Drinking water with 2 tablespoons (30 mL) of apple cider vinegar significantly increased the amount of time food stayed in the stomach, compared to drinking plain water.

Newer research is needed to better understand apple cider vinegar’s effect on blood sugar.

b. Digestive side effects

Apple cider vinegar may cause unpleasant digestive symptoms in some people.

Human and animal studies have found that apple cider vinegar and acetic acid may decrease appetite and promote feelings of fullness, leading to a natural reduction in calorie intake.

However, one controlled study suggests that in some cases, appetite and food intake may decrease due to indigestion.

The people who consumed a drink containing 25 grams (0.88 ounces) of apple cider vinegar reported less appetite but also significantly greater feelings of nausea, especially when the vinegar was part of an unpleasant-tasting drink.

c. Lower absorption of potassium

Potassium is a pretty important mineral: this electrolyte helps keep your heartbeat regular, your nerves functioning properly, and your muscles contracting as they should. It can also counteract the negative impact of sodium on your blood pressure, and have a positive effect on bone mineral density by neutralizing acid and reducing calcium loss from bone.

ACV may negatively impact how well your body absorbs certain minerals—especially potassium.

In an older case study, a young woman was admitted to the hospital with low potassium levels, and diagnosed with osteoporosis—which was attributed to her excessive ACV consumption. The subject had been consuming eight ounces of apple cider vinegar daily for six years, and doctors believed that drinking it in these large doses caused important minerals to be leached from her bones.

d. Throat burning

There are two reasons why drinking too much apple cider vinegar can cause a burning sensation in your throat. For one, as has been established, it’s a super acidic substance that can be quite irritating when consumed in large amounts. But also, when ACV triggers acid reflux, that causes stomach acid to flow back into the esophagus, which tends to cause a burning feeling.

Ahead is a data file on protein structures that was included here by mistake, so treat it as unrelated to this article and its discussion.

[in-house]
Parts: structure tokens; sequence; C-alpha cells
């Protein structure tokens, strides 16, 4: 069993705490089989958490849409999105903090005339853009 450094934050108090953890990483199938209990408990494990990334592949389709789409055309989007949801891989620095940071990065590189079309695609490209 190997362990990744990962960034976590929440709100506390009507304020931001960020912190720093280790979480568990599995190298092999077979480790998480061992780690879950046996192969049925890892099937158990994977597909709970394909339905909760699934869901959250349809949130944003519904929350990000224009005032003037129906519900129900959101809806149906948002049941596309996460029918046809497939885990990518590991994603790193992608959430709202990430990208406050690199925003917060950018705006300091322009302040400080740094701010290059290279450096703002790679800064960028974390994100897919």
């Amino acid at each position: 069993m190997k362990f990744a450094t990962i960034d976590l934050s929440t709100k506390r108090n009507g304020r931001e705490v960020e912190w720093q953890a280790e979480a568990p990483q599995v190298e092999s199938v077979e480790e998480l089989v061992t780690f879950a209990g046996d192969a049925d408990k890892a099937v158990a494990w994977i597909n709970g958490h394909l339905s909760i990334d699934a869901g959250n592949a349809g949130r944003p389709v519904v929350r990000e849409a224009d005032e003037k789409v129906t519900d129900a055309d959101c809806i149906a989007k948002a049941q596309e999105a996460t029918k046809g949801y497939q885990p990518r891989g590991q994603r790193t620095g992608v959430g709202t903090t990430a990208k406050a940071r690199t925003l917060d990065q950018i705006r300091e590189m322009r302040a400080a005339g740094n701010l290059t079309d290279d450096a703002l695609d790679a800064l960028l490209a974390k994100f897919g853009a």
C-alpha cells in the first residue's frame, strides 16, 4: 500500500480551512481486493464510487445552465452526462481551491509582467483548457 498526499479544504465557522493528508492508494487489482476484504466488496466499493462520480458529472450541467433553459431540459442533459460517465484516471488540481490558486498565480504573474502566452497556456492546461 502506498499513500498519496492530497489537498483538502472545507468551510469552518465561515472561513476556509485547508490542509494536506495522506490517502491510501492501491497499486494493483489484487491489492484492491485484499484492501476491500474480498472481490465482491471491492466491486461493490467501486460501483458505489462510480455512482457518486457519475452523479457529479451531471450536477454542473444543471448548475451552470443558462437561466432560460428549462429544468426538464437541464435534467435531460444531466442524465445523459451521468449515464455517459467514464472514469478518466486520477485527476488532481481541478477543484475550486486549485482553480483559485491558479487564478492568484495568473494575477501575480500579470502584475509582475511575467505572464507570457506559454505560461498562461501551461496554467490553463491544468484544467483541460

In fact, an older review examined what happens when children accidentally swallow certain liquids and found acetic acid from vinegar was the most common cause of throat burns.

e. Acid reflux symptoms

Many people with acid reflux experience symptoms after having acidic foods and beverages—and ACV definitely fits the bill.

Consuming apple cider vinegar can make your acid reflux worse by causing further heartburn. This is especially true if you drink it undiluted in large quantities.

Also, note that if you currently have an ulcer, apple cider vinegar is best avoided as it can further aggravate it and hinder the healing process.

g. Damage to the enamel on your teeth

Apple cider vinegar contains 5-6% acetic acid, this acid can gradually erode the enamel on your teeth because of its low pH level, which is a measure of how acidic something is. The lower the pH, the higher the concentration of acid.

Enamel protects your teeth from damage. So, if excessive consumption of ACV starts to damage your enamel, you might notice sensitivity to hot and cold drinks and foods, or even yellowing of your teeth.

In a 2014 study published in Clinical Laboratory, enamel from human wisdom teeth that were immersed in low-pH kinds of vinegar experienced a 1–20% loss of minerals after four hours.

In order to protect your teeth, diluting your ACV with a 1:1 ratio of water before drinking it.